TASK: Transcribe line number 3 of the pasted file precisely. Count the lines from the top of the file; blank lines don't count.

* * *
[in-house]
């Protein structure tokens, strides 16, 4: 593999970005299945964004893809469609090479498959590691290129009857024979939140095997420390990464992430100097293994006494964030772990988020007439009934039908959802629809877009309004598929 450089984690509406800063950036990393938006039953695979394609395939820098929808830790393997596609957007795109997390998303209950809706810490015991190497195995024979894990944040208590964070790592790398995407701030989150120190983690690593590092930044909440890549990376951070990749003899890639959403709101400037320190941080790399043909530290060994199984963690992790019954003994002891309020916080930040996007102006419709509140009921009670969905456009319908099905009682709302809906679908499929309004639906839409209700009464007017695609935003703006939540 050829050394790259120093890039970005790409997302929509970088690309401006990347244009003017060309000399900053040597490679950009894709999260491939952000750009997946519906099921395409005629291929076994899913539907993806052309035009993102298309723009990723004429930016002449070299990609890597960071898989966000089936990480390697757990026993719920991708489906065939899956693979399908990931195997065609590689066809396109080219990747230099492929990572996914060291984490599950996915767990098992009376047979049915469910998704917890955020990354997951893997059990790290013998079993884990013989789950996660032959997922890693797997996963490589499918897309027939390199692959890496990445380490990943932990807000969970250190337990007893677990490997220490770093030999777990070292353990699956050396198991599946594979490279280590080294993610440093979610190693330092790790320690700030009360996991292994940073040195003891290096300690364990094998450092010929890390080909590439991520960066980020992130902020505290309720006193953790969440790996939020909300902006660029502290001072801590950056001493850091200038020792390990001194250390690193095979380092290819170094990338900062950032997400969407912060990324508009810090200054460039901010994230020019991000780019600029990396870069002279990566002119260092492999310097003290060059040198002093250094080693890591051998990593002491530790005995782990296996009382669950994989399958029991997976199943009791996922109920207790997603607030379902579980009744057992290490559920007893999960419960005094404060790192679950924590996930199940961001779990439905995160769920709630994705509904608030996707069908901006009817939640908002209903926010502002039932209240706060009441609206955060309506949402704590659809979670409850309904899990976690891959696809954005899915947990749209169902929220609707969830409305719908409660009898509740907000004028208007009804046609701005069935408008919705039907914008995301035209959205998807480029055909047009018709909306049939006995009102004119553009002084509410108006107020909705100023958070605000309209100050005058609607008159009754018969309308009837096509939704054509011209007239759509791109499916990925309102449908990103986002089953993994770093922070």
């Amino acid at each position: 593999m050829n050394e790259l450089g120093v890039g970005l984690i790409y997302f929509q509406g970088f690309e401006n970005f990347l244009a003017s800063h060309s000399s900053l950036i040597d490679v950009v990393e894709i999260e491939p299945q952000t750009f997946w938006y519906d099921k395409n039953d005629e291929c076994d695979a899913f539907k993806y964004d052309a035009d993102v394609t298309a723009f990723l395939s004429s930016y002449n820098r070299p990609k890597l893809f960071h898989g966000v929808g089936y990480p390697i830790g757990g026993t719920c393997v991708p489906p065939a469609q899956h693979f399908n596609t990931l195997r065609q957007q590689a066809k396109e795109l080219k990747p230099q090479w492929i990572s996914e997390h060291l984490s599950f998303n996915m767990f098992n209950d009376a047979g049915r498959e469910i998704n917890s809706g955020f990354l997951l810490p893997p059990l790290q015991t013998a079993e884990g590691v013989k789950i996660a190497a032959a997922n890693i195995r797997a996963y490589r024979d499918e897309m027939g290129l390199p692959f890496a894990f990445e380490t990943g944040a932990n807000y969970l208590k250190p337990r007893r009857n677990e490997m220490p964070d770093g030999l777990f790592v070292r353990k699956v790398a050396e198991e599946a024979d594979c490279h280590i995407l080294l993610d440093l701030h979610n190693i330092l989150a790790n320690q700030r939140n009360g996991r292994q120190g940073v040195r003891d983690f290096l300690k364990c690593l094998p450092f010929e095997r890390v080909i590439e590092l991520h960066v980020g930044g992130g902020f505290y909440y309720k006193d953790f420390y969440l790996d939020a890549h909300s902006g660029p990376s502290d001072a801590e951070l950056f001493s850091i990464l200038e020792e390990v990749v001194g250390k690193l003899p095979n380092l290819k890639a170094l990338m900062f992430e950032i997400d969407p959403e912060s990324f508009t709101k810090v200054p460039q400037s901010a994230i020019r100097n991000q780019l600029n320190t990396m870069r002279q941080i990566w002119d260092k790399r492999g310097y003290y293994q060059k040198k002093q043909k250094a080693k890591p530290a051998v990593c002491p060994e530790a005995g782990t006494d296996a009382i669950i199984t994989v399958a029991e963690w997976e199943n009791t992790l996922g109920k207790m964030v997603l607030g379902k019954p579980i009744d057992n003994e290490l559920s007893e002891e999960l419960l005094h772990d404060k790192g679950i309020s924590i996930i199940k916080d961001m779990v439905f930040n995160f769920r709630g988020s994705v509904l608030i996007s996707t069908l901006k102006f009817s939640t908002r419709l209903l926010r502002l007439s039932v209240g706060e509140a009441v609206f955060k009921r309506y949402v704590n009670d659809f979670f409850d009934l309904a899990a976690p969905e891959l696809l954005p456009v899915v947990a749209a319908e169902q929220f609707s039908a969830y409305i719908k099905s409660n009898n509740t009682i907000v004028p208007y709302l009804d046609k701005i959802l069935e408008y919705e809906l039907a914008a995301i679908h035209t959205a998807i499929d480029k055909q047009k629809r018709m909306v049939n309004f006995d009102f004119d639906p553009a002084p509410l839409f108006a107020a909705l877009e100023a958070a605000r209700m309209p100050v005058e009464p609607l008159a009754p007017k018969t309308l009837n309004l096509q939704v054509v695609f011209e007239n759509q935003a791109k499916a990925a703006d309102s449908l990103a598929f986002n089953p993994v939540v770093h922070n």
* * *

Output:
């Amino acid at each position: 593999m050829n050394e790259l450089g120093v890039g970005l984690i790409y997302f929509q509406g970088f690309e401006n970005f990347l244009a003017s800063h060309s000399s900053l950036i040597d490679v950009v990393e894709i999260e491939p299945q952000t750009f997946w938006y519906d099921k395409n039953d005629e291929c076994d695979a899913f539907k993806y964004d052309a035009d993102v394609t298309a723009f990723l395939s004429s930016y002449n820098r070299p990609k890597l893809f960071h898989g966000v929808g089936y990480p390697i830790g757990g026993t719920c393997v991708p489906p065939a469609q899956h693979f399908n596609t990931l195997r065609q957007q590689a066809k396109e795109l080219k990747p230099q090479w492929i990572s996914e997390h060291l984490s599950f998303n996915m767990f098992n209950d009376a047979g049915r498959e469910i998704n917890s809706g955020f990354l997951l810490p893997p059990l790290q015991t013998a079993e884990g590691v013989k789950i996660a190497a032959a997922n890693i195995r797997a996963y490589r024979d499918e897309m027939g290129l390199p692959f890496a894990f990445e380490t990943g944040a932990n807000y969970l208590k250190p337990r007893r009857n677990e490997m220490p964070d770093g030999l777990f790592v070292r353990k699956v790398a050396e198991e599946a024979d594979c490279h280590i995407l080294l993610d440093l701030h979610n190693i330092l989150a790790n320690q700030r939140n009360g996991r292994q120190g940073v040195r003891d983690f290096l300690k364990c690593l094998p450092f010929e095997r890390v080909i590439e590092l991520h960066v980020g930044g992130g902020f505290y909440y309720k006193d953790f420390y969440l790996d939020a890549h909300s902006g660029p990376s502290d001072a801590e951070l950056f001493s850091i990464l200038e020792e390990v990749v001194g250390k690193l003899p095979n380092l290819k890639a170094l990338m900062f992430e950032i997400d969407p959403e912060s990324f508009t709101k810090v200054p460039q400037s901010a994230i020019r100097n991000q780019l600029n320190t990396m870069r002279q941080i990566w002119d260092k790399r492999g310097y003290y293994q060059k040198k002093q043909k250094a080693k890591p530290a051998v990593c002491p060994e530790a005995g782990t006494d296996a009382i669950i199984t994989v399958a029991e963690w997976e199943n009791t992790l996922g109920k207790m964030v997603l607030g379902k019954p579980i009744d057992n003994e290490l559920s007893e002891e999960l419960l005094h772990d404060k790192g679950i309020s924590i996930i199940k916080d961001m779990v439905f930040n995160f769920r709630g988020s994705v509904l608030i996007s996707t069908l901006k102006f009817s939640t908002r419709l209903l926010r502002l007439s039932v209240g706060e509140a009441v609206f955060k009921r309506y949402v704590n009670d659809f979670f409850d009934l309904a899990a976690p969905e891959l696809l954005p456009v899915v947990a749209a319908e169902q929220f609707s039908a969830y409305i719908k099905s409660n009898n509740t009682i907000v004028p208007y709302l009804d046609k701005i959802l069935e408008y919705e809906l039907a914008a995301i679908h035209t959205a998807i499929d480029k055909q047009k629809r018709m909306v049939n309004f006995d009102f004119d639906p553009a002084p509410l839409f108006a107020a909705l877009e100023a958070a605000r209700m309209p100050v005058e009464p609607l008159a009754p007017k018969t309308l009837n309004l096509q939704v054509v695609f011209e007239n759509q935003a791109k499916a990925a703006d309102s449908l990103a598929f986002n089953p993994v939540v770093h922070n």